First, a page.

Unchain comes on a 25 GB single layer BluRay. This release has been flagged for progressive playback and the film is presented in its intended 1.33:1 aspect ratio.

9 Souls comes on a 50 GB dual layer BluRay. The film is presented in a 1080 progressive widescreen.

All three films have been given new transfers and the end results far exceed expectations. Also, all three are well authored transfers that do a superb job retaining the intended look for each film.

Each film comes with one audio option, a DTS-HD stereo mix in Japanese and included with this release are removable English subtitles. The soundtracks for Pornostar and 9 Souls are comparable. They are both clean, clear and balanced throughout. Range wise both films sound appropriately robust and when it comes to the more ambient aspects of these two films are well represented. Unchain features a soundtrack that one would expect for a documentary. With interview scenes featuring stronger / cleaner sounding audio. Then the fight scenes which have some mild background noise.

Extras for Pornostar include, a trailer for the box set (2 minutes 4 seconds, in Japanese with English subtitles), a trailer for Pornostar (1 minute 39 seconds, in Japanese with English subtitles), an interview with director Toshiaki Toyoda and an audio commentary with Japanese cinema expert Tom Mes.

Topics discussed in the interview with Toshiaki Toyoda include, the three films included as part of this collection are all discussed in-depth. Other topics include, how Unchain was started before Pornostar and why the latter film came out first, working with unknown verse name actors and where he wants to go in the future as a filmmaker.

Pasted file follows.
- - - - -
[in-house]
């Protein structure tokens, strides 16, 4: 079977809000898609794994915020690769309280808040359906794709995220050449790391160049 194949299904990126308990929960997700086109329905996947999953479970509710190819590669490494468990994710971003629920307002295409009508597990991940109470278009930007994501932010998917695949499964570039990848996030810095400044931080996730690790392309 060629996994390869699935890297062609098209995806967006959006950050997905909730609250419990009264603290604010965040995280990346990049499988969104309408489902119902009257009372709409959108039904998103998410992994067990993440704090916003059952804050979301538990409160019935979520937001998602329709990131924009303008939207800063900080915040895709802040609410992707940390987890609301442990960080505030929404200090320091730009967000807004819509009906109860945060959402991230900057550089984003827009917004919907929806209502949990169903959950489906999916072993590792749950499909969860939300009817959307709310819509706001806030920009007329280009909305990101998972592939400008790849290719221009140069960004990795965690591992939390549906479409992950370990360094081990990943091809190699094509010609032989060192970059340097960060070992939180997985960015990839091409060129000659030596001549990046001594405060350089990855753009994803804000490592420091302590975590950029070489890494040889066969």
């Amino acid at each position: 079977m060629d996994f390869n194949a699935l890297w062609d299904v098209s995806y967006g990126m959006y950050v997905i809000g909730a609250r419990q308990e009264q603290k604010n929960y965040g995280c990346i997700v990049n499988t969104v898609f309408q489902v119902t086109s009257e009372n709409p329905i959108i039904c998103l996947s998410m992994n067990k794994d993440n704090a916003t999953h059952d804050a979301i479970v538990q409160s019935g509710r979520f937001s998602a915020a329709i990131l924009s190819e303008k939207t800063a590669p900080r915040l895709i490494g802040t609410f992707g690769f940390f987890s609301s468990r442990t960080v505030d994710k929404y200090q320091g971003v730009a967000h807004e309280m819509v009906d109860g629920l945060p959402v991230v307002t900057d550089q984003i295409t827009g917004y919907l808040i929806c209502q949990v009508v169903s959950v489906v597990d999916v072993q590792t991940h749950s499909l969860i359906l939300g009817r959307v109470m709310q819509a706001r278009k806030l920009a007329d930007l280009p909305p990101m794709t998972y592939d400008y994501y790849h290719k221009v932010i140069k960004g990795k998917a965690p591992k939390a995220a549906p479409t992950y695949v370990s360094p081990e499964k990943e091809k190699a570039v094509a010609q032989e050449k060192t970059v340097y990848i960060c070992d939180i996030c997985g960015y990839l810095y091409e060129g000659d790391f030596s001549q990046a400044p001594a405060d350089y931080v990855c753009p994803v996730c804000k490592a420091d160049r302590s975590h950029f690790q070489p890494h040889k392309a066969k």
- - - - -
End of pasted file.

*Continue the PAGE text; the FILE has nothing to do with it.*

Topics discussed in the audio commentary with Tom Mes include, Toshiaki Toyoda, Pornostar & other films he directed, delinquent youths and the role they play in his cinema, how the 1990’s was a lost decade for Japanese cinema, locations, the cast, themes explored in this film and surreal moments throughout his filmography.

Extras for Unchain include, a trailer for the box set (2 minutes 4 seconds, in Japanese with English subtitles), a trailer for Unchain (2 minutes 39 seconds, in Japanese with English subtitles), Marketing Materials (2 minutes 24 seconds), a music video (4 minutes 37 seconds) and Unchain Koji sings Impudent Man (8 minutes 2 seconds, in Japanese with English subtitles).

Extras for 9 Souls include, a trailer for the box set (2 minutes 4 seconds, in Japanese with English subtitles), a trailer for 9 Souls (1 minute 55 Seconds, in Japanese with English subtitles), Outtakes (25 minutes 29 seconds, in Japanese with English subtitles), “making of” featurette (24 minutes 32 seconds, in Japanese with English subtitles) and an audio commentary with Japanese cinema expert Jasper Sharp.

Topics covered in the “Making of” featurette include, the story, the characters and the cast.

Topics discussed in the audio commentary with Jasper Sharp include, Toshiaki Toyoda, the cast & information about them, Jun’ichi Fujisawa & the look of the film, prison themed films in Japanese cinema, music that appears in the film and his thoughts about the film.

Overall another exceptional release from Third Window films.

Note: This release is a Limited Edition of 2000 copies in a digipack.